China’s island building operation in the South China Sea has been relentless. After declaring its major runway on Fiery Cross Reef operational last Winter, and having deployed fighters to the new base, China has moved to activate two more runways located in the disputed Spratly Islands archipelago. The Center for Strategic and International Studies, more commonly referred to as CSIS, has obtained recent satellite images of these burgeoning outposts, and their analysis of just how much air power can (and likely will) be based there is both straightforward and bewildering.
You can access the imagery and analysis here.
CSIS concludes that each airport outpost is being tailored to accommodate at least 24 fighter aircraft and up to about a half dozen larger aircraft on a permanent basis. That might include Xian H-6 bombers, maritime patrol aircraft, transports, ELINT aircraft, AWACs and tankers. That mix of assets will likely include rotary-wing submarine hunting platforms and eventually larger unmanned aircraft as well. The bases also have space that can be developed into more aircraft parking for surge and transient operations.
Also depicted in the satellite images are more of the strange structures that have popped up on the islands, including large, multiple-celled hexagonal emplacements that have stumped many defense image analysts. Additionally, a set of three towers, one taller than the others, have appeared on all three island outposts.
Although the US continues to put carrier groups into the South China Sea and executes “freedom of navigation” drills that challenge China’s exclusivity to the territory around their man-made islands, there is no coherent strategy from Washington concerning the islands and forestalling the arsenals that will occupy them in the near future. Once combat aircraft, missiles and naval vessels are in place, China will be able to activate an invisible, interconnected anti-access/area denial wall at will, one that spans great swathes of the South China Sea.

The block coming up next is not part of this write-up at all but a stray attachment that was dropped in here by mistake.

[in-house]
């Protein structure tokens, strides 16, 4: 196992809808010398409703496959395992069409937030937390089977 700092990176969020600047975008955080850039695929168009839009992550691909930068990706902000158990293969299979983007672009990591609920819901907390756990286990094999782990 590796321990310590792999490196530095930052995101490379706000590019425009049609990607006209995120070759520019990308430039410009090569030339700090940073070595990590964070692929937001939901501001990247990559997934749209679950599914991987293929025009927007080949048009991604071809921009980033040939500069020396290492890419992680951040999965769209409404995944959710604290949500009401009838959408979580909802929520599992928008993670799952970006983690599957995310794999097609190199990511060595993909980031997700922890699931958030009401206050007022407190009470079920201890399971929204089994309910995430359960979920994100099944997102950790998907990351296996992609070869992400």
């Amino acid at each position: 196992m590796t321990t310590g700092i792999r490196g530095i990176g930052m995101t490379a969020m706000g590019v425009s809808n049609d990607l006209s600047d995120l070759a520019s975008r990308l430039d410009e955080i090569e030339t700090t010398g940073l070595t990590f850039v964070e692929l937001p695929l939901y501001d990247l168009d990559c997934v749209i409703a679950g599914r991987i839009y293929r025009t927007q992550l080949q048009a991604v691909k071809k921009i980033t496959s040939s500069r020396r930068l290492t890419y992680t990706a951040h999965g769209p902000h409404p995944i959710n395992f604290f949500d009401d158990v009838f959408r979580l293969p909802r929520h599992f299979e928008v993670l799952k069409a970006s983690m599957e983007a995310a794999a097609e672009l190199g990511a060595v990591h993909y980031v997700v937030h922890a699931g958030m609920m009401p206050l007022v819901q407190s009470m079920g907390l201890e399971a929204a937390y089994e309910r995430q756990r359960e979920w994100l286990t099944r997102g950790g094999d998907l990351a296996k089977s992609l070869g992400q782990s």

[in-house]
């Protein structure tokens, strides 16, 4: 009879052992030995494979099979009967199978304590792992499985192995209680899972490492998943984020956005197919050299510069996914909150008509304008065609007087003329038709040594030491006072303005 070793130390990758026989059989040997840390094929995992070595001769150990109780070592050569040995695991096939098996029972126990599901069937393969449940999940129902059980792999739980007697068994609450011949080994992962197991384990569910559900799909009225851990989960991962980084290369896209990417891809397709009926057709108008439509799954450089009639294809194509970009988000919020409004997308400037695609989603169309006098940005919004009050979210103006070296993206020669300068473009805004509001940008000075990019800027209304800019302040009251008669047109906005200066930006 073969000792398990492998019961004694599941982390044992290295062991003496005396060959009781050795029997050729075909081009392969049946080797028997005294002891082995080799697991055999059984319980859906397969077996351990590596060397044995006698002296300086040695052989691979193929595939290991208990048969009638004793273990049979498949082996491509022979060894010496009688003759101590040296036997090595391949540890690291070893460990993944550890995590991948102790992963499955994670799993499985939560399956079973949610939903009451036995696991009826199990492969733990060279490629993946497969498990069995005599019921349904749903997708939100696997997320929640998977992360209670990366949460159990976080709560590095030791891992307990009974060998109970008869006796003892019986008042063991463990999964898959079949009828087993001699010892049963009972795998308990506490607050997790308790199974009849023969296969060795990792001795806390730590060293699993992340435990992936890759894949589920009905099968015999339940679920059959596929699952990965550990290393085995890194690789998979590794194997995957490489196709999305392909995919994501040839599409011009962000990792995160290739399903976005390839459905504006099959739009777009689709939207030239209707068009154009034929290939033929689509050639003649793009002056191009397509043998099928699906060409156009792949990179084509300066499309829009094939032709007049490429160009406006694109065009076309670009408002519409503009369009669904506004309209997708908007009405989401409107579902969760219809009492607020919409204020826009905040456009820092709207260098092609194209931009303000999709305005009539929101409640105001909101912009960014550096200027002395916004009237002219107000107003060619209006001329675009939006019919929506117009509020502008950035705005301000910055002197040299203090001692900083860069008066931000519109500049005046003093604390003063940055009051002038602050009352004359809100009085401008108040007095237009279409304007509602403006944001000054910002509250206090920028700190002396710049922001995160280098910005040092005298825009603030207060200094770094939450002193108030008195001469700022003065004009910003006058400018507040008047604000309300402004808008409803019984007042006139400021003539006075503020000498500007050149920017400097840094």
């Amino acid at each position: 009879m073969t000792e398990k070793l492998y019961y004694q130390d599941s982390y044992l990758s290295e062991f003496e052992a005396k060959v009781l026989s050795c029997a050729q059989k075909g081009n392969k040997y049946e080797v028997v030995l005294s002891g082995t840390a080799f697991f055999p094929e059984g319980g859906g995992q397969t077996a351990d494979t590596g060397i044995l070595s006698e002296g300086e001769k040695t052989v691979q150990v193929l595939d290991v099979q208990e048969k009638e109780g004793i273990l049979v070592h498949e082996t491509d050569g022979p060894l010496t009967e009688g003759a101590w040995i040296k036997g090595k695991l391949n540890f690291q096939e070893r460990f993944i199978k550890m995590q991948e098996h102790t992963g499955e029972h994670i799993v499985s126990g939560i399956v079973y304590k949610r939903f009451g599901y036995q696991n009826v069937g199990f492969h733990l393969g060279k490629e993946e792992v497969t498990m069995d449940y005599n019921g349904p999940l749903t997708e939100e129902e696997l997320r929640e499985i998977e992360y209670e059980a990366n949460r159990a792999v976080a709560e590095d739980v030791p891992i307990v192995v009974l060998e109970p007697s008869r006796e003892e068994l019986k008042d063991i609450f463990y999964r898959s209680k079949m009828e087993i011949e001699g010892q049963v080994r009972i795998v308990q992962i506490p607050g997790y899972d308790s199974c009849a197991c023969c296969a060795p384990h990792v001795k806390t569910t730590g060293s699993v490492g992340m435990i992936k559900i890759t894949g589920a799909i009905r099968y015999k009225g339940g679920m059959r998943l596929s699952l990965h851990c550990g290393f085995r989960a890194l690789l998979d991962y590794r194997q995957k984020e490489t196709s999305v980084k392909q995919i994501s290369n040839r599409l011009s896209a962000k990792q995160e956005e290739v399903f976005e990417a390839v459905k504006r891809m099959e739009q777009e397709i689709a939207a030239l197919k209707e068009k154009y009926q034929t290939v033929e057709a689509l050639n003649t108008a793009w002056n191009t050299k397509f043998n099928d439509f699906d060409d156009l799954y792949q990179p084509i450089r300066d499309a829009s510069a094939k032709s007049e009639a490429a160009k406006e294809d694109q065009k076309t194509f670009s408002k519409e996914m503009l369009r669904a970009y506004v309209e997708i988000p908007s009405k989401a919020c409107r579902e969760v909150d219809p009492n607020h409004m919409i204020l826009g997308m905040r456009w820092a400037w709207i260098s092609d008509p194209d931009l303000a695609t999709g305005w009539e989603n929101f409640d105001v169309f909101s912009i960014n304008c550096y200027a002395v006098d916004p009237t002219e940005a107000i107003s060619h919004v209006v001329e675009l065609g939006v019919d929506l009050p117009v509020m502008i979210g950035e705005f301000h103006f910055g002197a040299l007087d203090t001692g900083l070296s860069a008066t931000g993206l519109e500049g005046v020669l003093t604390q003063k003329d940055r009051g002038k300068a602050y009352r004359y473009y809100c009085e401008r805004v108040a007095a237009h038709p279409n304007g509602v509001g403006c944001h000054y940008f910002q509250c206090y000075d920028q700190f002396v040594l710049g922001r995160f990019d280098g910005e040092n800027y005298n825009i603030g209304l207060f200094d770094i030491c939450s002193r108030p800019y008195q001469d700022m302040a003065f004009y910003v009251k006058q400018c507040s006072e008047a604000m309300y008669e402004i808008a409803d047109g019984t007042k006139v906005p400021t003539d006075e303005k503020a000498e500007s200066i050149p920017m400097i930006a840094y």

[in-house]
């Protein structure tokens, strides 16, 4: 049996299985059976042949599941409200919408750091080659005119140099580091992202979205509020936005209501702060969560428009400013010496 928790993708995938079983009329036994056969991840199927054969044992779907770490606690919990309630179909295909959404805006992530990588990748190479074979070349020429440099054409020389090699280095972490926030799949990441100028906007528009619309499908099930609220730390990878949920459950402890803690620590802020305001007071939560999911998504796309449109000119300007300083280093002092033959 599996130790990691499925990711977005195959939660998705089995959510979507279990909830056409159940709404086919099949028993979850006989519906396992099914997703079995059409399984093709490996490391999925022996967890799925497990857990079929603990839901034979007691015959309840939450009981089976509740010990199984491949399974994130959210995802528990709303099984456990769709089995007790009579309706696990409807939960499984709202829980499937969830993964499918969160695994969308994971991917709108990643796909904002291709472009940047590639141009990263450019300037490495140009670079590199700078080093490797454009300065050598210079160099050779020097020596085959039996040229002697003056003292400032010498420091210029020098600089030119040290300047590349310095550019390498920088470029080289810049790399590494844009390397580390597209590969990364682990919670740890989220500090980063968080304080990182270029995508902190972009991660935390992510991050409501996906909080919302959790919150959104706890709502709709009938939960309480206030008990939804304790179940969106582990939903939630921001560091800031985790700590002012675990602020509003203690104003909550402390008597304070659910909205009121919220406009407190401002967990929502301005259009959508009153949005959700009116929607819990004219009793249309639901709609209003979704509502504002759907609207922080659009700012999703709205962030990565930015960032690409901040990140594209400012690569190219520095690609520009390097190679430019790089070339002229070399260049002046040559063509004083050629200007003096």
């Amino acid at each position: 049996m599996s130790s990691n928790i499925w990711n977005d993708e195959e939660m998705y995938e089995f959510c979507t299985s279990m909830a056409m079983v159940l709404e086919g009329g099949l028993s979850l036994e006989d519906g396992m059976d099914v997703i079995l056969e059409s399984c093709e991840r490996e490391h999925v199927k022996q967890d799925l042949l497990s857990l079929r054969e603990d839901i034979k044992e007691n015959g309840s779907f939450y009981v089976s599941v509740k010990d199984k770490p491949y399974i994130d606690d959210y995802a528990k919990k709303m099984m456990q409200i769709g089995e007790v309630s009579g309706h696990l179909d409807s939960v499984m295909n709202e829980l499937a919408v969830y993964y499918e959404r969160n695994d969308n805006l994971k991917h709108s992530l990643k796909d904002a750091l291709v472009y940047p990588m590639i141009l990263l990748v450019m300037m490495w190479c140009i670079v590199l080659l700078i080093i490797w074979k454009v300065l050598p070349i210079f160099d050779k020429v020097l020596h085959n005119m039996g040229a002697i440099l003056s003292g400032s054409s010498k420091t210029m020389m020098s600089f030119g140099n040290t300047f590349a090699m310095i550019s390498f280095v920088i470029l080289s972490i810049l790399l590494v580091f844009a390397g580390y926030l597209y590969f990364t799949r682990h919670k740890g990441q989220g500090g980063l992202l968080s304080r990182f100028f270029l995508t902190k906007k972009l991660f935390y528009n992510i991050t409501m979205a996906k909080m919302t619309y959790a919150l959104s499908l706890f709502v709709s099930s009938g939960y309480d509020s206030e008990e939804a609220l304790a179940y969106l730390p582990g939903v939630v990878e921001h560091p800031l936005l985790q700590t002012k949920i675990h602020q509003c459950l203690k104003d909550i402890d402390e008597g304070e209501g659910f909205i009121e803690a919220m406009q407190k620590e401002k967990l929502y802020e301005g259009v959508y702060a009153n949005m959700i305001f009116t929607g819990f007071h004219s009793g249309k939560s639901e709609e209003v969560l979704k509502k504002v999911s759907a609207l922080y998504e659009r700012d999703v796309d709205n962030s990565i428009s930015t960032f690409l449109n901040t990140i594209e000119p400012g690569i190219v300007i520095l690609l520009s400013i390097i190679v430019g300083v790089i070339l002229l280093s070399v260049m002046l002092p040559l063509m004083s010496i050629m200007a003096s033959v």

It's just a matter of time before China has incredible leverage in the region, and demilitarizing their man-made islands would take a miraculous shift in China’s policy. The window where a combination of hard diplomacy, innovative military concepts, and American economic power might effect a change in course of China's South China Sea ambitions is coming to close, if it has not already slammed shut already.
Thus far, international pressure has only seemed to stiffen Chinese resolve. The Hague’s much publicized ruling against China’s claims has had zero effect on Beijing’s policy. Stateside, the Obama administration’s answer to the issue has been an almost laughable three-pronged strategy: Provide some sort of semi-constant US military presence in the region, enhance ties with countries with claims on the strategic body of water, and build-up indigenous fighting capabilities weapons exports and cross-training. This therapeutic approach to strategic problems is nothing new for the administration. When it comes to this strategic concept’s application to China’s extra-territorial ambitions it has had little effect.
At this point defacto control over the South China Sea via the militarization of China’s man-made island outposts is all but ensured.
Contact the author Tyler@thedrive.com